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May 17, 2011
These students in Bong County, Liberia, study ...

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I have had discussions with people all over hell and back regarding education.  I think it’s important.  I also worry about the degree to which the system is preparing the population to exist in society (get it DEGREE!  get it?)

I hear horror stories from my teacher friends in the city and from those within my immediate family circle who work in education out in the suburbs.  In my sphere, people are concerned and paying attention, but there are as many ideas for how to improve the system as there are people who have given it any thought.

The New Mayor talked about the city’s issues during his inaugural speech on Monday.  This stuff is in the forefront.

I still think corporations should create indentured students right out of high school.  This is essentially how many people achieve post-graduate degrees in the business arena.  The corp pays for your MBA (or some portion), but you can’t move on from that employer for a term of X or you owe that money back.

In this manner, the corp subsidizes education and benefits by theoretically not having to retrain new graduates.  While I was still a hired corporate goon, my experience was that new college graduates would usually not know most of what they needed to know when they were hired.  They would gain that training during their first year or so on the job through work experience and more formal training within the organization.

Of course, this is also how the MBA has achieved a cost that far outstrips the educational value that it provides.  Certainly, there is the branding factor and the creation of an instant (though flawed and insincere) network of colleagues that share the same branding (I didn’t actually get a school mascot seared into my flesh, but I bet some of you losers did).  Let’s face it, if the corps are paying for the MBA, the school has much less incentive to make it cost-effective.

This article is an interesting look at the gap between what bureaucrats in higher education think and what the rest of the people think.

Nearly 60 percent of Americans say the U.S. higher education system is not providing students with a good value. And 75 percent of Americans say college is financially out of reach for most people.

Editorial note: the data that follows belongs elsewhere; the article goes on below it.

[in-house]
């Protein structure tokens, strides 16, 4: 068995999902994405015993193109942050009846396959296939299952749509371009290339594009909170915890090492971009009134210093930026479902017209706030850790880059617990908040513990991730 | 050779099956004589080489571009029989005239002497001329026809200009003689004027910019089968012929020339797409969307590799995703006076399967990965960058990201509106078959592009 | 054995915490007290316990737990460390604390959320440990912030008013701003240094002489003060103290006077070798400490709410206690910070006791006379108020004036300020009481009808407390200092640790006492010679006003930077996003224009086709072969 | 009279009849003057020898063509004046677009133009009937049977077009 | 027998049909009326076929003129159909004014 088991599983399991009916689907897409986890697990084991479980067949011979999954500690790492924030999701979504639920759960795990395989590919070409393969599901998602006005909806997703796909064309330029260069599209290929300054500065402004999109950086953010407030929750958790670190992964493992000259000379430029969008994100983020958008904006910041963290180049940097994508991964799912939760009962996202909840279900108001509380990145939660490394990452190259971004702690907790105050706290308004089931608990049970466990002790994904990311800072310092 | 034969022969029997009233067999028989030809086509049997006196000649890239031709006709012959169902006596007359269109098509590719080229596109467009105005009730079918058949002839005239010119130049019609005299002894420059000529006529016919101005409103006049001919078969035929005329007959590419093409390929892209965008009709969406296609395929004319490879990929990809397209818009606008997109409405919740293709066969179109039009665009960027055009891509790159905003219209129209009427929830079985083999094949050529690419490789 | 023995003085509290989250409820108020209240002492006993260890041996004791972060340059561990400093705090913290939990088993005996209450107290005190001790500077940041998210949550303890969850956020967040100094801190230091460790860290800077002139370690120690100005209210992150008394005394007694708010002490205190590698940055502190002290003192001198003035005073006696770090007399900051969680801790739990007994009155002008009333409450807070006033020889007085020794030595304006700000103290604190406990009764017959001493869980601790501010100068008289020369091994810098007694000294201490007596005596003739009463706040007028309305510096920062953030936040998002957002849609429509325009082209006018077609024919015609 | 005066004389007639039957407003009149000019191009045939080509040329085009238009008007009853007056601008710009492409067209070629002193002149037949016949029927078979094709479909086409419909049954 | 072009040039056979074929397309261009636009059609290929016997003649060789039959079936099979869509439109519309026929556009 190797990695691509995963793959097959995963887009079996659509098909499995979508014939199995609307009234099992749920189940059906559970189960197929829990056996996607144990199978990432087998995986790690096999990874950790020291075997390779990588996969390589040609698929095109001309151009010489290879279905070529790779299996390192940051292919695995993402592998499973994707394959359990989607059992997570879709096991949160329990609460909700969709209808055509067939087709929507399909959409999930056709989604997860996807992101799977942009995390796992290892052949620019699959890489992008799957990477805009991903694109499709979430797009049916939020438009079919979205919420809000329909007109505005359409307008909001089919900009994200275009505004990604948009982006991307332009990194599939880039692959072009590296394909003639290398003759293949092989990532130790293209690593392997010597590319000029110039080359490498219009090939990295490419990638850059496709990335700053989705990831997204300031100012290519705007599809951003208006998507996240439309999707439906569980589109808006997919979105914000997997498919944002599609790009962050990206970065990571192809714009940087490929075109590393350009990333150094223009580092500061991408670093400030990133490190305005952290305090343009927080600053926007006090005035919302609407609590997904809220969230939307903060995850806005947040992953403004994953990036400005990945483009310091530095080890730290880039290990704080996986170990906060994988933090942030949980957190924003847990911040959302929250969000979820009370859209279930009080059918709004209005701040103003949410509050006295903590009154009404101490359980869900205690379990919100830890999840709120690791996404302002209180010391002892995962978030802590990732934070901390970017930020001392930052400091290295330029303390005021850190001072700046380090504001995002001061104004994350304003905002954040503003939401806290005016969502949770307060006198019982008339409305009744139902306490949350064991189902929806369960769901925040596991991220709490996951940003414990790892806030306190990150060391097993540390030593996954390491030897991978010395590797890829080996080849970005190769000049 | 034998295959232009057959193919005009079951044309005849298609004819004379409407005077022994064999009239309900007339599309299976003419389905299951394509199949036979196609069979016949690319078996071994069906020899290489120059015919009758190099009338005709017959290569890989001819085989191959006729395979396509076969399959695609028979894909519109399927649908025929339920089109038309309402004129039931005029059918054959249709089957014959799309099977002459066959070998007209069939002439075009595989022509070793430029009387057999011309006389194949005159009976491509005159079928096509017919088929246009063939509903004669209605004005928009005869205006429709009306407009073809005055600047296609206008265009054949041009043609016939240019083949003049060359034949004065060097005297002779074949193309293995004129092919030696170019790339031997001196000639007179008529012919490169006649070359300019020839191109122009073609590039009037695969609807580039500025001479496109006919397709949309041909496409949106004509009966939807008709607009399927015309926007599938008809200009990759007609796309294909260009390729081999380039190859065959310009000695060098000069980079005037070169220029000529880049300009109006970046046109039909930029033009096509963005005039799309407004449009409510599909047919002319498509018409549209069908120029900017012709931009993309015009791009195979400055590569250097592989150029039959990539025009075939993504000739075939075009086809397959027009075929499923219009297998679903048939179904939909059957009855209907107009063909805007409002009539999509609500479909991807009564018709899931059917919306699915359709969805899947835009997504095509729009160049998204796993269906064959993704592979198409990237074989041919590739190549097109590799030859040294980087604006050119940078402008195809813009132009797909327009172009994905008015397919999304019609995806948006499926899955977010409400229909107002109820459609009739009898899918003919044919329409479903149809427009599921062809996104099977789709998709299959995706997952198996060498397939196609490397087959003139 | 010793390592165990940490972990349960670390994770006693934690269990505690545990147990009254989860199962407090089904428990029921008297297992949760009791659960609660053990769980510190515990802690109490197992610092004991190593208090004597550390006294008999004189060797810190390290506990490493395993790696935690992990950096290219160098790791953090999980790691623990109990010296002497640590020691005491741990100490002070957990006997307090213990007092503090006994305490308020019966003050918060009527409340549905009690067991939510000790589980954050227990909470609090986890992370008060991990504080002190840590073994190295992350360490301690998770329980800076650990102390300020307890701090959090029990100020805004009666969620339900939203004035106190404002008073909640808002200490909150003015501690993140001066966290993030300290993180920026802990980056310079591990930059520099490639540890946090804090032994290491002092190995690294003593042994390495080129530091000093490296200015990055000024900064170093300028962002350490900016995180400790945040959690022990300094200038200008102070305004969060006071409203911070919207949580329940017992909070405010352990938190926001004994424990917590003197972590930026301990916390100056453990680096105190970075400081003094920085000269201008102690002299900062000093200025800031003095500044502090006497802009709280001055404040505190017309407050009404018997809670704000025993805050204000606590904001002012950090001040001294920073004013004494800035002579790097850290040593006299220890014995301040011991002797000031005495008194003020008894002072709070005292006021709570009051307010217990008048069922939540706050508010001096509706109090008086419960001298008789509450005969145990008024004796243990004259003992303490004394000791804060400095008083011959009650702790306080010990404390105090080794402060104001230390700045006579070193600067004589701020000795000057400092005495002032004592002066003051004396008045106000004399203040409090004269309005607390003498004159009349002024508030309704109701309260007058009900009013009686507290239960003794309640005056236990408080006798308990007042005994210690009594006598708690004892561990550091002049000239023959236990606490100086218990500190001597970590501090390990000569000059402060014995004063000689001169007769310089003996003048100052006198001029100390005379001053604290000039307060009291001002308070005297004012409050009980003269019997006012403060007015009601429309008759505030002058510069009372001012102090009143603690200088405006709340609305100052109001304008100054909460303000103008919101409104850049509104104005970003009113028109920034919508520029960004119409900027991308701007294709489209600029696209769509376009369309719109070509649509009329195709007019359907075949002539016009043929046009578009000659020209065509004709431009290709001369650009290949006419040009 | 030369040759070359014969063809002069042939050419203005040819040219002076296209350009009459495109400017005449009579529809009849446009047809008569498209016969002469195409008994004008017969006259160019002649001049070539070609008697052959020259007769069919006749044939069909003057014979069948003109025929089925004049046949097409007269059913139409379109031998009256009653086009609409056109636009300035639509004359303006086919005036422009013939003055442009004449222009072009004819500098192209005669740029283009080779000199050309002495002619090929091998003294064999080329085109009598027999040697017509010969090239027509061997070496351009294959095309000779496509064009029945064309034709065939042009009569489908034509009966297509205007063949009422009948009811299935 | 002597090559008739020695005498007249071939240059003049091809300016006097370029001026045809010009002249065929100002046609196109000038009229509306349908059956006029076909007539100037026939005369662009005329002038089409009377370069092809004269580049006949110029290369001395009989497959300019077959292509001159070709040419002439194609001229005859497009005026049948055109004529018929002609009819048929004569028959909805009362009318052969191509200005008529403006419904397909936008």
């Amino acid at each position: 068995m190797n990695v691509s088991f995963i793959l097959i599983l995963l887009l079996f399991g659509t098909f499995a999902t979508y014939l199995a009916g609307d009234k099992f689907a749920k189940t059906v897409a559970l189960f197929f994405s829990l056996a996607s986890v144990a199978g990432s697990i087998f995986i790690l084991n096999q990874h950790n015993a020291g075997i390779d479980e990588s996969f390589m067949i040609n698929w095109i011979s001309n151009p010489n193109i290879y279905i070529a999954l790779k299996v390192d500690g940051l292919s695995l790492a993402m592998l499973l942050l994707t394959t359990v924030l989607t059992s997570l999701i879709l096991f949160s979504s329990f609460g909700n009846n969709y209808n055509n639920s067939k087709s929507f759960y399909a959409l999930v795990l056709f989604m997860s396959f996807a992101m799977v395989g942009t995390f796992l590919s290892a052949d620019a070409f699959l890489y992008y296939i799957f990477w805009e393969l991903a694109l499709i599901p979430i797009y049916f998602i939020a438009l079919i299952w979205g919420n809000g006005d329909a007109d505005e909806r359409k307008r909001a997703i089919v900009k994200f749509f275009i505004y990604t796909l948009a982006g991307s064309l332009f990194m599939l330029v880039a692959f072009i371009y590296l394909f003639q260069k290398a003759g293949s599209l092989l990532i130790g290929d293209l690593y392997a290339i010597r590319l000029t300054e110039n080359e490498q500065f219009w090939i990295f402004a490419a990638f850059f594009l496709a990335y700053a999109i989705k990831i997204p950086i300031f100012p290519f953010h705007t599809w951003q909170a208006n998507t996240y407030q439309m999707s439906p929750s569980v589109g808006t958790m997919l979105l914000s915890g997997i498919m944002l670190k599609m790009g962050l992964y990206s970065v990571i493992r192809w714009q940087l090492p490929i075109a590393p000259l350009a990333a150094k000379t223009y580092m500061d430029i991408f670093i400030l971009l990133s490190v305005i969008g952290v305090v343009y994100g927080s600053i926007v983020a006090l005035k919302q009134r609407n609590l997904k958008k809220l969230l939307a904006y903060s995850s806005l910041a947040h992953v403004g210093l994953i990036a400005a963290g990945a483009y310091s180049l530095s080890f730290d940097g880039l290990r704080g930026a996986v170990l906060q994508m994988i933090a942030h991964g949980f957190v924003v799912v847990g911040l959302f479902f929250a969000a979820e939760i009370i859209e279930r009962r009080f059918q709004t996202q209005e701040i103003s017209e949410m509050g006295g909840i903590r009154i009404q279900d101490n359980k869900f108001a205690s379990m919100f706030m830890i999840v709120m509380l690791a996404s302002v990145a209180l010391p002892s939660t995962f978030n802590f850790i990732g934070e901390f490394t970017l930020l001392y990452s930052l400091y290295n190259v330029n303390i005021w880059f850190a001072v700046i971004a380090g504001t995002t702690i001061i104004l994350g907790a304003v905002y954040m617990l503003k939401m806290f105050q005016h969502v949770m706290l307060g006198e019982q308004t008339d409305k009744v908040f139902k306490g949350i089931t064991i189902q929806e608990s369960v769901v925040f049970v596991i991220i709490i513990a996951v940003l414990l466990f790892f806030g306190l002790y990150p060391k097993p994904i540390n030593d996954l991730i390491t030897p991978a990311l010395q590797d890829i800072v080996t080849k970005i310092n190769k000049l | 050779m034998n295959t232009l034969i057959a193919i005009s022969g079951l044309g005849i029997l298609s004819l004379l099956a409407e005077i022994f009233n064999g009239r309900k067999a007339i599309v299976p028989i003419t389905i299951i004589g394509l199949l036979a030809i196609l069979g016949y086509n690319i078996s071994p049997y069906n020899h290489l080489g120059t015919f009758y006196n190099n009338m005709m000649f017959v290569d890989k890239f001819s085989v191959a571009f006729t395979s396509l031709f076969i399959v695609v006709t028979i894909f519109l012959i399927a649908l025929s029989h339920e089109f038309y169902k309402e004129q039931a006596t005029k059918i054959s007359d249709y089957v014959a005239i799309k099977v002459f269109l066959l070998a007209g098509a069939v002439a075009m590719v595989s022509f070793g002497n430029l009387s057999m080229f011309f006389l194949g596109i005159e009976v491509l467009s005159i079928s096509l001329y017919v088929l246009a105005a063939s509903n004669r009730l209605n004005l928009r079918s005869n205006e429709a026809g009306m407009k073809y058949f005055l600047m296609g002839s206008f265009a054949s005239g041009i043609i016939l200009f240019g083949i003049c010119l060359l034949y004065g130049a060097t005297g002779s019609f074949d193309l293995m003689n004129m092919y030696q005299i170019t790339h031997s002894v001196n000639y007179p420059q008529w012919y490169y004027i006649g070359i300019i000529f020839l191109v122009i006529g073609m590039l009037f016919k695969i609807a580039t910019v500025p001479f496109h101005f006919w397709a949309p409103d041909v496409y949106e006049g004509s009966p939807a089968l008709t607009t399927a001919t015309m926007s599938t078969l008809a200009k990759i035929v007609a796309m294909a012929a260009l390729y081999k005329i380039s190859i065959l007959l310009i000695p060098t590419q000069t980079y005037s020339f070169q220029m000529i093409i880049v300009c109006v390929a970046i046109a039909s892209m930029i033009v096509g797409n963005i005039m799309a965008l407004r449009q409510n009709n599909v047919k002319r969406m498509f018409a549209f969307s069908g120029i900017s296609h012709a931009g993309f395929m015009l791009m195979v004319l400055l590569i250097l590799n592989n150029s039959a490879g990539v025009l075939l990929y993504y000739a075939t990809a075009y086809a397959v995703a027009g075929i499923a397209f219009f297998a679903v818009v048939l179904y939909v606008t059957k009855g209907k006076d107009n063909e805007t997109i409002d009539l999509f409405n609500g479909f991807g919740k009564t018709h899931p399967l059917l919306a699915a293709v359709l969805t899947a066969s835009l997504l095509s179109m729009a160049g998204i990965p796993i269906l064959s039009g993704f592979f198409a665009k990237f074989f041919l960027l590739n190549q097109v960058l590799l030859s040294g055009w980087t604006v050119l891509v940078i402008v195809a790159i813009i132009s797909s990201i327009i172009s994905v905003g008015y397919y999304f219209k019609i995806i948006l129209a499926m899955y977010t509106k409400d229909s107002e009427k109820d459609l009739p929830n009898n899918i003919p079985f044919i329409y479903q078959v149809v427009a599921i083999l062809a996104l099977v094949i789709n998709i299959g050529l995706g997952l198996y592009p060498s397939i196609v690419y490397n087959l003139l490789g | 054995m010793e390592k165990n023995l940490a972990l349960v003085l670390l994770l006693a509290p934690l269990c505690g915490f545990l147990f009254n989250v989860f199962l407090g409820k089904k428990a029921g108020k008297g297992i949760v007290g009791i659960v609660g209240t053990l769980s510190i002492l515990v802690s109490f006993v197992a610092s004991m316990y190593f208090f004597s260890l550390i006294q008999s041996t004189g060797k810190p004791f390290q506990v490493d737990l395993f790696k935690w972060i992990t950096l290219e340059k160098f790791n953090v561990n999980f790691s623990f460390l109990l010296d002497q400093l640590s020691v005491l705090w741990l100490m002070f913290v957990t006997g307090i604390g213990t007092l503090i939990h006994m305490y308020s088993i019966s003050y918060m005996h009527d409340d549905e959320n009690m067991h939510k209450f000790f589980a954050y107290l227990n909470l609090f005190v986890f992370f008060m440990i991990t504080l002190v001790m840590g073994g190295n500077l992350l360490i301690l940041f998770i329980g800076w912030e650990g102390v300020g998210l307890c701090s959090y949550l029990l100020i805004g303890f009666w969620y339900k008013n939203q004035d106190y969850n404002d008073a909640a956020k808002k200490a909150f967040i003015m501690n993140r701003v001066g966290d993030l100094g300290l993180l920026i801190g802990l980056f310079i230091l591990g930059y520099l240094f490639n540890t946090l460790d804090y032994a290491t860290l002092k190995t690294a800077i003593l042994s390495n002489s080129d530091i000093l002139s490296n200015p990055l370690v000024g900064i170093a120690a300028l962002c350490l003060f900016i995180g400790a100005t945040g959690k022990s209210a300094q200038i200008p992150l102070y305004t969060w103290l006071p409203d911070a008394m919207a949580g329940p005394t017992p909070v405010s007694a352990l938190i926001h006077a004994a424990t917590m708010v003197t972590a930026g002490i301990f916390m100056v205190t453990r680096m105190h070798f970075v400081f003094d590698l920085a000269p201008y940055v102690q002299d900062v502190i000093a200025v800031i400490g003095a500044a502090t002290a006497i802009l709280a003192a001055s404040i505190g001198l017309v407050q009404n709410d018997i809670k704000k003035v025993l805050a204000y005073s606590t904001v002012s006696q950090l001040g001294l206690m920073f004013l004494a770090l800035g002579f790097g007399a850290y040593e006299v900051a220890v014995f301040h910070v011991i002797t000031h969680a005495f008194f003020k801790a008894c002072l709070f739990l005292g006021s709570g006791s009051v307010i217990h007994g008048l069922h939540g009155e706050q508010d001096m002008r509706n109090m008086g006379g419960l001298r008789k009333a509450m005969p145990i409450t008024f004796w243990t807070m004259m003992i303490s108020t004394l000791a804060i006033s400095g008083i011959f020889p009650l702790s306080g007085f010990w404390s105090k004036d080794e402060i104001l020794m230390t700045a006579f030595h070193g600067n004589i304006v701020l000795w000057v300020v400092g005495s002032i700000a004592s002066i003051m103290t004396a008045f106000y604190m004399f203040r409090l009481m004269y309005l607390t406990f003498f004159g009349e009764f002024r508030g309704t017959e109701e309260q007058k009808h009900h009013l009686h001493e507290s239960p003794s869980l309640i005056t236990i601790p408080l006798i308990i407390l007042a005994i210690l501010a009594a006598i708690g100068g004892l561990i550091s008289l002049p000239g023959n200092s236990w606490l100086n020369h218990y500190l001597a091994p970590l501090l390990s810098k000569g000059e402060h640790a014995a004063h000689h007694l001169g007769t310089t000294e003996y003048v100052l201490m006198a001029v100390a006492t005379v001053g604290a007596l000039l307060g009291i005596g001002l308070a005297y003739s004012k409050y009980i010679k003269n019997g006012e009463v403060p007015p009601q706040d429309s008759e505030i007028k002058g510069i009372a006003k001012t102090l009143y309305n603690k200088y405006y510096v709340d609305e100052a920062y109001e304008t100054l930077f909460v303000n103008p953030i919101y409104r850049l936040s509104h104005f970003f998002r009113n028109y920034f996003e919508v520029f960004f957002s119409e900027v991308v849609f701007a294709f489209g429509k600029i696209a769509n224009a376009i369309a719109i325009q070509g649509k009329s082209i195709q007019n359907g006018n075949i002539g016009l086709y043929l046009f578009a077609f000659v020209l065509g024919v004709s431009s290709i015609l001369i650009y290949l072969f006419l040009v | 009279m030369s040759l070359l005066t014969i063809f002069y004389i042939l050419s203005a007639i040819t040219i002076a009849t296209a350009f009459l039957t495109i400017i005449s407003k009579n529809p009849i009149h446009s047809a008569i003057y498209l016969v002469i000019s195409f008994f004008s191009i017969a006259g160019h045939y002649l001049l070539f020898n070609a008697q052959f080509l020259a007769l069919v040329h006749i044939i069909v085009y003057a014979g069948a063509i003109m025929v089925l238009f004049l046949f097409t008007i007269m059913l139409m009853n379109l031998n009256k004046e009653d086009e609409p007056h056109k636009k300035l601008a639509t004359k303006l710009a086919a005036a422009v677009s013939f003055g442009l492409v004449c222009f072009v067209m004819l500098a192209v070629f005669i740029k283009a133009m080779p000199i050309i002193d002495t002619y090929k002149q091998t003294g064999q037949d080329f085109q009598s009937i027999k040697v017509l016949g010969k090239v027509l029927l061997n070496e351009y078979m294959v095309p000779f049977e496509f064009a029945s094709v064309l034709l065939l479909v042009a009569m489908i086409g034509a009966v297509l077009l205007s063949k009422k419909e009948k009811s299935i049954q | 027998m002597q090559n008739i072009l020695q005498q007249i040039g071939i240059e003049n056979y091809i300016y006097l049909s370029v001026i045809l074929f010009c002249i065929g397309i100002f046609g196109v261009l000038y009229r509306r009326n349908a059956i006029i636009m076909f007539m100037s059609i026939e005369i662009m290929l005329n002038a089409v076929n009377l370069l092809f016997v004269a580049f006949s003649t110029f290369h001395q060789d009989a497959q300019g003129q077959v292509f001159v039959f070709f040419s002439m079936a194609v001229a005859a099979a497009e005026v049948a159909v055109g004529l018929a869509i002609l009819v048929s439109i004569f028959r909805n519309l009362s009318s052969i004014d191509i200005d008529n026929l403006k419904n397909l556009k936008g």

Three-quarters of college presidents, on the other hand, say college is a good or excellent value, and 42 percent of them say college is affordable for most people.

The college presidents have their reasons.  They aren’t just totally out of touch or insane.

None of this is new.  That, in itself, is concerning.

What I really wanted to say is that education is valuable.  Higher education is valuable.  Perhaps that value does not equate to the dollar cost, but that does not mean that people shouldn’t consider formal education a positive thing.

That said, you get out of it what you put into it.  Not only are students unprepared, but they aren’t even trying.

Meanwhile, six in 10 college presidents say students are less prepared for college and study less than their counterparts had 10 years ago. Their pessimism is borne out by research. A comprehensive study finds college students only study 12 hours a week on average. And a 2008 study found that one-third of college students are enrolled in pricey remedial courses because they lack proficiency in basic math or reading.

No, you do not need formal college level education to succeed in life.  Nevertheless, you will still need to work your ass off.   On the other hand, the chatter I continually hear that college is a ripoff or suggestions that people should avoid higher education entirely are naïve and supported by poorly framed arguments.

The Pew researchers estimate that the average college graduate makes $650,000 more over his or her lifetime than a high school graduate. And even if they don’t think college was the best deal, more than 85 percent of college grads surveyed say their education was a good investment for them personally.

Let’s try not to muddle the many issues at play here.  Knowledge is a good thing.  School is a place to gain knowledge.  School is not the only place to gain valuable, usable knowledge.  Students do not gain knowledge simply by showing up at a school.

There are very real and very concerning societal and economic factors hampering the educational system.  Let’s try to work on that.  While we are at it, let’s remember to use the strainer so that knowledge baby doesn’t circle the drain as well.

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